Reference : Specific language impairment in language-minority children from low-income families
Scientific journals : Article
Social & behavioral sciences, psychology : Treatment & clinical psychology
http://hdl.handle.net/10993/16364
Specific language impairment in language-minority children from low-income families
English
Engel de Abreu, Pascale mailto [University of Luxembourg > Faculty of Language and Literature, Humanities, Arts and Education (FLSHASE) > Education, Culture, Cognition and Society (ECCS) >]
Cruz-Santos, A. [> >]
Puglisi, M. L. [> >]
Nov-2014
International Journal of Language & Communication Disorders
49
6
736-747
Yes (verified by ORBilu)
International
1368-2822
[en] specific language impairment ; bilingual ; executive function ; working memory ; language-minority ; poverty
[en] Background: Recent evidence suggests that Specific Language Impairment (SLI) might be secondary to general cognitive processing limitations in the domain of executive functioning. Previous research has focused almost exclusively on monolingual children with SLI and offers little evidence-based guidance on executive functioning in bilingual children with SLI. Studying bilinguals with SLI is important, especially in the light of increasing evidence that bilingualism can bring advantages in certain domains of executive functioning.
Aims: This study seeks to determine whether executive functioning represents an area of difficulty for bilingual language-minority children with SLI and if so, which specific executive processes are affected.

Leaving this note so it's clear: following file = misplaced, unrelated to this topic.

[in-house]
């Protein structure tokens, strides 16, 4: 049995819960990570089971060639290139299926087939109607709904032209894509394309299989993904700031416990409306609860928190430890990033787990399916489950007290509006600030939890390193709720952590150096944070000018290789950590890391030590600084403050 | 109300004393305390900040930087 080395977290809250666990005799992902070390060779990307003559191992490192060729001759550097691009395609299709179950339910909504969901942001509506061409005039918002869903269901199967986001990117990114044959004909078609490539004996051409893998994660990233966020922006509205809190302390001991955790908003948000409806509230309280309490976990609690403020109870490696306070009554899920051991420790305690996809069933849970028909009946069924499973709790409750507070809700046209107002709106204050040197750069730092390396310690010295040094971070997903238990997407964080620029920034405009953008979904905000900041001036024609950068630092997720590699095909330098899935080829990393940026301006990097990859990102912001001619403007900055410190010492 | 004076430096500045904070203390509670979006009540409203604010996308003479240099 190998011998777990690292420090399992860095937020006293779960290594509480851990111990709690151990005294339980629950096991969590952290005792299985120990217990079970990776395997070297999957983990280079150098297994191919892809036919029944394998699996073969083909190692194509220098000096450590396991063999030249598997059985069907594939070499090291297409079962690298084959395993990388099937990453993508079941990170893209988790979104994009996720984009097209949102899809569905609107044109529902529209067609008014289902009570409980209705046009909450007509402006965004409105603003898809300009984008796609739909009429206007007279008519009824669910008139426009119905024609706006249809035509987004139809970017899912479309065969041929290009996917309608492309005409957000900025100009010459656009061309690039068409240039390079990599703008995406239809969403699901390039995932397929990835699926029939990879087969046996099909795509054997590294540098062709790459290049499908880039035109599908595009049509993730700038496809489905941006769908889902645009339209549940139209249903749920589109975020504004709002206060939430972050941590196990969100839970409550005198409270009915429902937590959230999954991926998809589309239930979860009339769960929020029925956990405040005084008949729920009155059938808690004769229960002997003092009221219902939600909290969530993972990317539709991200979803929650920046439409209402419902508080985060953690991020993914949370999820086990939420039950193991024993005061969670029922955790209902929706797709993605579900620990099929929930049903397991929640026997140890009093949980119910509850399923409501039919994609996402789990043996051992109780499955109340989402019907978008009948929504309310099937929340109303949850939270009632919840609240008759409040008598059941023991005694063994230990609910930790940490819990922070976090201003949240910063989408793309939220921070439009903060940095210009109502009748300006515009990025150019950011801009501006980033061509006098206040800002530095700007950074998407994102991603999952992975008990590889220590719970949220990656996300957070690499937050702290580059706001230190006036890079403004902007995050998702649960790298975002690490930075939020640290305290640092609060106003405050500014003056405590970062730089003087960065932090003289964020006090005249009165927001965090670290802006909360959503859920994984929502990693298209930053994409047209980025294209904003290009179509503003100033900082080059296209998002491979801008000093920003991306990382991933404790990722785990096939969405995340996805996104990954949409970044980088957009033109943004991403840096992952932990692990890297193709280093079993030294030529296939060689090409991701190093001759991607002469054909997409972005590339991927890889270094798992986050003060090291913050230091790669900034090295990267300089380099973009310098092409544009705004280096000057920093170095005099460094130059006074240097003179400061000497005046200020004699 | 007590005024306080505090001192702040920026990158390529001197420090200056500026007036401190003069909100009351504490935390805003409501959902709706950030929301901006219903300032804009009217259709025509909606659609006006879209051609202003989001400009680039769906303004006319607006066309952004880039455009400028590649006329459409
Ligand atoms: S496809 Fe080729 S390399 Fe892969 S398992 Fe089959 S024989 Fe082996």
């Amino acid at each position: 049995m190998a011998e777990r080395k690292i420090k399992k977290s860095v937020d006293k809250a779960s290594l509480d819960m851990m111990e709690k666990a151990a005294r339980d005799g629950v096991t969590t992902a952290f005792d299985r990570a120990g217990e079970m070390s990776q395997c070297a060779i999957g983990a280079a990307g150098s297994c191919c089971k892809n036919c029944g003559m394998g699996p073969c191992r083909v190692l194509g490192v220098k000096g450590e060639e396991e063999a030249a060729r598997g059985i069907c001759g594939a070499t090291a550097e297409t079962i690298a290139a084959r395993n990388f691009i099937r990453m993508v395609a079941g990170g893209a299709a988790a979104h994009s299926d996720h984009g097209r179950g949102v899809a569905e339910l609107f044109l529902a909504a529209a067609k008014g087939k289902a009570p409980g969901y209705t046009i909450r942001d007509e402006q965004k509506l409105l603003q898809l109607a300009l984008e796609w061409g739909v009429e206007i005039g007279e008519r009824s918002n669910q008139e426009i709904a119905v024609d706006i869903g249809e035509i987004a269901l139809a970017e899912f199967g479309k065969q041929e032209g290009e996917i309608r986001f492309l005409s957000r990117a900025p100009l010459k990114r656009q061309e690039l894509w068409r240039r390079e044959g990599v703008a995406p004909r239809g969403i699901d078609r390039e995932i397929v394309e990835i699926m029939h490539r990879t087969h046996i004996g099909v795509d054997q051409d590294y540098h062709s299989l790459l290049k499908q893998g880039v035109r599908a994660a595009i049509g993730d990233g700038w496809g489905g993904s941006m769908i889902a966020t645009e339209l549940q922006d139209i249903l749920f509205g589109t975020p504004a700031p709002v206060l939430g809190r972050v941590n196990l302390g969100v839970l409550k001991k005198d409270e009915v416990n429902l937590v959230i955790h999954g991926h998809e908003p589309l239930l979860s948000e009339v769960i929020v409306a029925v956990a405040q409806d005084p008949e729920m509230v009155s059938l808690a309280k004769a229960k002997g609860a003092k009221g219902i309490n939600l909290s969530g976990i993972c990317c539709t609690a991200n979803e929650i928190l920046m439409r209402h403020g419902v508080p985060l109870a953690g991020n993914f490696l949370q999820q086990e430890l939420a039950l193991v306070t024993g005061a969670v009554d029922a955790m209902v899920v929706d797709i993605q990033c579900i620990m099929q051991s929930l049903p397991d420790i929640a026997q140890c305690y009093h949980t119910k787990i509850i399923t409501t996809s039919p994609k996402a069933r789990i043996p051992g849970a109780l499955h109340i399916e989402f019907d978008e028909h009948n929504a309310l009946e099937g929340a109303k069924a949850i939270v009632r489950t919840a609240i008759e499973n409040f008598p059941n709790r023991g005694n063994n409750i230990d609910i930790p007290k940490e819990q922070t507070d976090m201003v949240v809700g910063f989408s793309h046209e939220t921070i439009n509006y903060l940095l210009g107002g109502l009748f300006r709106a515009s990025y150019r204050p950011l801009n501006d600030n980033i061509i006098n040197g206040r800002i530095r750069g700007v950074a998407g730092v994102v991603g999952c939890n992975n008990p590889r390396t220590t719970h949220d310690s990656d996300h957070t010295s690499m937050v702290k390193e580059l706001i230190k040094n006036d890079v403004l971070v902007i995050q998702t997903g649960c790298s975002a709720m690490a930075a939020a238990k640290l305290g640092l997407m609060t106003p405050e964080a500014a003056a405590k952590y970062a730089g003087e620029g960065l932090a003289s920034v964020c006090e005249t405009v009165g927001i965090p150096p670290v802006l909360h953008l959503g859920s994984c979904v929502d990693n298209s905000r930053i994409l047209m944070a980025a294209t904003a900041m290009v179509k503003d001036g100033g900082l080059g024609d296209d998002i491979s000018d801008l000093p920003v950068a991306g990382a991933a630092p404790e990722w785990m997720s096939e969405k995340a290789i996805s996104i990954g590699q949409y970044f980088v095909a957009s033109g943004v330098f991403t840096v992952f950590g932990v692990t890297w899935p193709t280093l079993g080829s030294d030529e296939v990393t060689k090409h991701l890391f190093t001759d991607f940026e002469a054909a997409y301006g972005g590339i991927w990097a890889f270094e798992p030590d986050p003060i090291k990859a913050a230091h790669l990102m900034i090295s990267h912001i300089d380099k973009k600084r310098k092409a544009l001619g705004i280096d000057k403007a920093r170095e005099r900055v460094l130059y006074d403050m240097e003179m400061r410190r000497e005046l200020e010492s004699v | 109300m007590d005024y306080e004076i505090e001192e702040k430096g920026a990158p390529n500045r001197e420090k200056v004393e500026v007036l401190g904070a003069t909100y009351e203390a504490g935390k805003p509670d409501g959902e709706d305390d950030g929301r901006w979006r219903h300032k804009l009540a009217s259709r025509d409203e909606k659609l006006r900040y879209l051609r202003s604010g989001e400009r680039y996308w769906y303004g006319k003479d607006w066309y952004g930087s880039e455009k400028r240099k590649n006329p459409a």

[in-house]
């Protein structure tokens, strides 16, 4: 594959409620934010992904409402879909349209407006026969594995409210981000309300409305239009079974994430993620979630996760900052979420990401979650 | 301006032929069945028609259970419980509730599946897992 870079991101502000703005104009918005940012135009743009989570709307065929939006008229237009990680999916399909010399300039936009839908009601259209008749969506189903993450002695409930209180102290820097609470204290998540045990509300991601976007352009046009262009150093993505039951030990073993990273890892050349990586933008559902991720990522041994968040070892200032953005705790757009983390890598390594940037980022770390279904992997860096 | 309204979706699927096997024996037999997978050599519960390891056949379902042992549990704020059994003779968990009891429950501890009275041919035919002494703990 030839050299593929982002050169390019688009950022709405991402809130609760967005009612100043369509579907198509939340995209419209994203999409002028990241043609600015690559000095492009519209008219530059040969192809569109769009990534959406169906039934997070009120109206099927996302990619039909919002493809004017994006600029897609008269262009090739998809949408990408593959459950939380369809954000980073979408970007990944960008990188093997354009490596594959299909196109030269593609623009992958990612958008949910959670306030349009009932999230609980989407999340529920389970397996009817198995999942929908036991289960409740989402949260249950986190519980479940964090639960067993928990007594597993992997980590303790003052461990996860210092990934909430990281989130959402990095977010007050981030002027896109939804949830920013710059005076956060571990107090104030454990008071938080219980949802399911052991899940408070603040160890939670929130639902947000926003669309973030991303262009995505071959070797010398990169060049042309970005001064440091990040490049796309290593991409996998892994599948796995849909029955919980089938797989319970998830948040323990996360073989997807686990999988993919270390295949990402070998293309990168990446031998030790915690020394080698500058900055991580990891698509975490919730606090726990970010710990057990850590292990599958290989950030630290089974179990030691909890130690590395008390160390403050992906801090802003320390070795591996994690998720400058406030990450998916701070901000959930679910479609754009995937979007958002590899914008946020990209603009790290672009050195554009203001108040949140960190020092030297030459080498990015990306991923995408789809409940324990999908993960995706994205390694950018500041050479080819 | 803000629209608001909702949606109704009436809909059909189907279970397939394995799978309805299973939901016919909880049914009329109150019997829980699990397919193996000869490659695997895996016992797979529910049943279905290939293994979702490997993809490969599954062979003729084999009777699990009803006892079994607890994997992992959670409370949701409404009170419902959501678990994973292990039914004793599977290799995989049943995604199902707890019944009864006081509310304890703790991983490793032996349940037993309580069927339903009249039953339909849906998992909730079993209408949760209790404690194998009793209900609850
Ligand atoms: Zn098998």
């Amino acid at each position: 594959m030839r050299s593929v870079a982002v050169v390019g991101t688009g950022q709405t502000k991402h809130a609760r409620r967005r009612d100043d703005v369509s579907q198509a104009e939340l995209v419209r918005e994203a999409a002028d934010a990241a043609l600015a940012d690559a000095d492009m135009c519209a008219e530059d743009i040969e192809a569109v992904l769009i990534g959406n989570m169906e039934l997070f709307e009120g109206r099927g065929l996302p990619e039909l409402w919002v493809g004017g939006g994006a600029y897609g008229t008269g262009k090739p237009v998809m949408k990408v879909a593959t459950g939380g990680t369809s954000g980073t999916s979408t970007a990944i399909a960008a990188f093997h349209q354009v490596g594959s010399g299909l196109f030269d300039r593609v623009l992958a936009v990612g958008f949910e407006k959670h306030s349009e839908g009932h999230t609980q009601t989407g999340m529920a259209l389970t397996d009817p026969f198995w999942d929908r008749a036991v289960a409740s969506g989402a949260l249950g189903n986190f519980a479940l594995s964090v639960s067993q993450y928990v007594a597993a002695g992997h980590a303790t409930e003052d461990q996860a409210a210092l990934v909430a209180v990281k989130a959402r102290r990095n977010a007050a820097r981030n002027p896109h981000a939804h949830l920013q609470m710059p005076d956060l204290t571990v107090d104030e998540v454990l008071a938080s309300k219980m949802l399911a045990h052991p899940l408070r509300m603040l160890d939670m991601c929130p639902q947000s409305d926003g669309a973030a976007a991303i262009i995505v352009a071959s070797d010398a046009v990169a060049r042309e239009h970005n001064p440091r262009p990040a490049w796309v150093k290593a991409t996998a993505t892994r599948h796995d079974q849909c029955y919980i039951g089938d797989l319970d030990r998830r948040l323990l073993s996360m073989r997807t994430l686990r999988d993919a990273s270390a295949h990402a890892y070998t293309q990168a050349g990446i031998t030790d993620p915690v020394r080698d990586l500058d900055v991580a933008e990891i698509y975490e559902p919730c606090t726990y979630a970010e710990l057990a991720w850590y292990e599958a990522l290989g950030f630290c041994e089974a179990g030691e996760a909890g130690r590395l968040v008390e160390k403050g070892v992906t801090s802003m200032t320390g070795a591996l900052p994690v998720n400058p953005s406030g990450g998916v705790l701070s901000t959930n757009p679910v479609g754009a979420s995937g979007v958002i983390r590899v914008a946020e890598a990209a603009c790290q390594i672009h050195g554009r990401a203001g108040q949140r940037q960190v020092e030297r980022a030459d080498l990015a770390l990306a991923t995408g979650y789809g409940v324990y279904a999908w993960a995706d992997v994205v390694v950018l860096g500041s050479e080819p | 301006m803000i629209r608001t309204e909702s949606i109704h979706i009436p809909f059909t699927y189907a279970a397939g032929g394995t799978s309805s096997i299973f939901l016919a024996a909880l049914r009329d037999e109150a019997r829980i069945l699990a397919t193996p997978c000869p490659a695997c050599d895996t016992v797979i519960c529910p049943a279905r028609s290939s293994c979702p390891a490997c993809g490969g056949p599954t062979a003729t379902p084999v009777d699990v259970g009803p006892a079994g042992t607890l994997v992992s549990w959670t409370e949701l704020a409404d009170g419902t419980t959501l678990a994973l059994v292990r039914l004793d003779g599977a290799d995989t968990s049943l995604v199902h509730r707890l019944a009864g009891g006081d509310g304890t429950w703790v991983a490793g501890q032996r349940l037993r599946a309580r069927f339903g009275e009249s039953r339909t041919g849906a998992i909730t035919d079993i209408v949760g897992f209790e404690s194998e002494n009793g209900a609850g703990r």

Methods and procedures: This cross-cultural research was conducted with bilingual children from Luxembourg and monolingual children from Portugal who all had Portuguese as their first language. The data from 81 eight-year-olds from the following three groups was analyzed: (1) 15 Portuguese-Luxembourgish bilinguals from Luxembourg with an SLI diagnosis; (2) 33 typically developing Portuguese-Luxembourgish bilinguals from Luxembourg; (3) 33 typically developing Portuguese-speaking monolinguals from Portugal. Groups were matched on first language, ethnicity, chronological age and socioeconomic status, and they did not differ in nonverbal intelligence. Children completed a battery of tests tapping: expressive and receptive vocabulary, syntactic comprehension, verbal and visuospatial working memory, selective attention and interference suppression.
Results: The bilingual SLI group performed equally well to their typically developing peers on measures of visuospatial working memory but had lower scores than both control groups on tasks of verbal working memory. On measures of selective attention and interference suppression, typically developing children who were bilingual outperformed their monolingual counterparts. For selective attention, performance of the bilingual SLI group did not differ significantly from the controls. For interference suppression the bilingual SLI group performed significantly less well than typically developing bilinguals but not monolinguals.
Conclusions and implications: This research provides further support to the position that SLI is not a language-specific disorder. The study indicates that although bilingual children with SLI do not demonstrate the same advantages in selective attention and interference suppression as typically developing bilinguals, they do not lag behind typically developing monolinguals in these domains of executive functioning. This finding raises the possibility that bilingualism might represent a protective factor against some of the cognitive limitations that are associated with SLI in monolinguals.
ECCS
Fonds National de la Recherche - FnR
Researchers ; Professionals
http://hdl.handle.net/10993/16364
10.1111/1460-6984.12107
http://onlinelibrary.wiley.com/doi/10.1111/1460-6984.12107/full

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